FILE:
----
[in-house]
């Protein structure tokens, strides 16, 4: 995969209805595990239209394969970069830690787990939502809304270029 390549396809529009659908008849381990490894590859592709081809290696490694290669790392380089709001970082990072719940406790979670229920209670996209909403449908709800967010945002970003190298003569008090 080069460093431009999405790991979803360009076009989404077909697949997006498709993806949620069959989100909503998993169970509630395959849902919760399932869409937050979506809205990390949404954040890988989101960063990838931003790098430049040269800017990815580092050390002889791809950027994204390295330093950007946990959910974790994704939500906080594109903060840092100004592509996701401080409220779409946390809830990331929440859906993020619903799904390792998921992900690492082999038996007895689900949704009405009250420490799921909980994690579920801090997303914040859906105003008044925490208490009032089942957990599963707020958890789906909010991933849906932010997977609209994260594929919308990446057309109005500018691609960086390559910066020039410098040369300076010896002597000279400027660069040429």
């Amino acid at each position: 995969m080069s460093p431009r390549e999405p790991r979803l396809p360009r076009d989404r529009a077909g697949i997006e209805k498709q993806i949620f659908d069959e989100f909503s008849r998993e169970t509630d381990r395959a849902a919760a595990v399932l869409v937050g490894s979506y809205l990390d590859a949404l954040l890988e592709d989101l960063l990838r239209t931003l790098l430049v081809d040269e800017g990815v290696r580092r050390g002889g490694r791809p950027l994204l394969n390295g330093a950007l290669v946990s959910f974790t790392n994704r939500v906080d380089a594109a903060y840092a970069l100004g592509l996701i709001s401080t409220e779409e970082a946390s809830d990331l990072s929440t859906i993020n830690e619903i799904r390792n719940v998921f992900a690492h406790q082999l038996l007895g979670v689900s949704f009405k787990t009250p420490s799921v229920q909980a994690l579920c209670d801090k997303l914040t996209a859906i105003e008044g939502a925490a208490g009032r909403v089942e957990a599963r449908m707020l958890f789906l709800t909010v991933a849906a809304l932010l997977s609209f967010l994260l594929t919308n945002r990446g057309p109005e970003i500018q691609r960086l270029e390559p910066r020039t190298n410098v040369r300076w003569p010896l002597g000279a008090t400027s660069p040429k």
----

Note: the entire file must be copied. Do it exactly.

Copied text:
[in-house]
């Protein structure tokens, strides 16, 4: 995969209805595990239209394969970069830690787990939502809304270029 390549396809529009659908008849381990490894590859592709081809290696490694290669790392380089709001970082990072719940406790979670229920209670996209909403449908709800967010945002970003190298003569008090 080069460093431009999405790991979803360009076009989404077909697949997006498709993806949620069959989100909503998993169970509630395959849902919760399932869409937050979506809205990390949404954040890988989101960063990838931003790098430049040269800017990815580092050390002889791809950027994204390295330093950007946990959910974790994704939500906080594109903060840092100004592509996701401080409220779409946390809830990331929440859906993020619903799904390792998921992900690492082999038996007895689900949704009405009250420490799921909980994690579920801090997303914040859906105003008044925490208490009032089942957990599963707020958890789906909010991933849906932010997977609209994260594929919308990446057309109005500018691609960086390559910066020039410098040369300076010896002597000279400027660069040429």
């Amino acid at each position: 995969m080069s460093p431009r390549e999405p790991r979803l396809p360009r076009d989404r529009a077909g697949i997006e209805k498709q993806i949620f659908d069959e989100f909503s008849r998993e169970t509630d381990r395959a849902a919760a595990v399932l869409v937050g490894s979506y809205l990390d590859a949404l954040l890988e592709d989101l960063l990838r239209t931003l790098l430049v081809d040269e800017g990815v290696r580092r050390g002889g490694r791809p950027l994204l394969n390295g330093a950007l290669v946990s959910f974790t790392n994704r939500v906080d380089a594109a903060y840092a970069l100004g592509l996701i709001s401080t409220e779409e970082a946390s809830d990331l990072s929440t859906i993020n830690e619903i799904r390792n719940v998921f992900a690492h406790q082999l038996l007895g979670v689900s949704f009405k787990t009250p420490s799921v229920q909980a994690l579920c209670d801090k997303l914040t996209a859906i105003e008044g939502a925490a208490g009032r909403v089942e957990a599963r449908m707020l958890f789906l709800t909010v991933a849906a809304l932010l997977s609209f967010l994260l594929t919308n945002r990446g057309p109005e970003i500018q691609r960086l270029e390559p910066r020039t190298n410098v040369r300076w003569p010896l002597g000279a008090t400027s660069p040429k």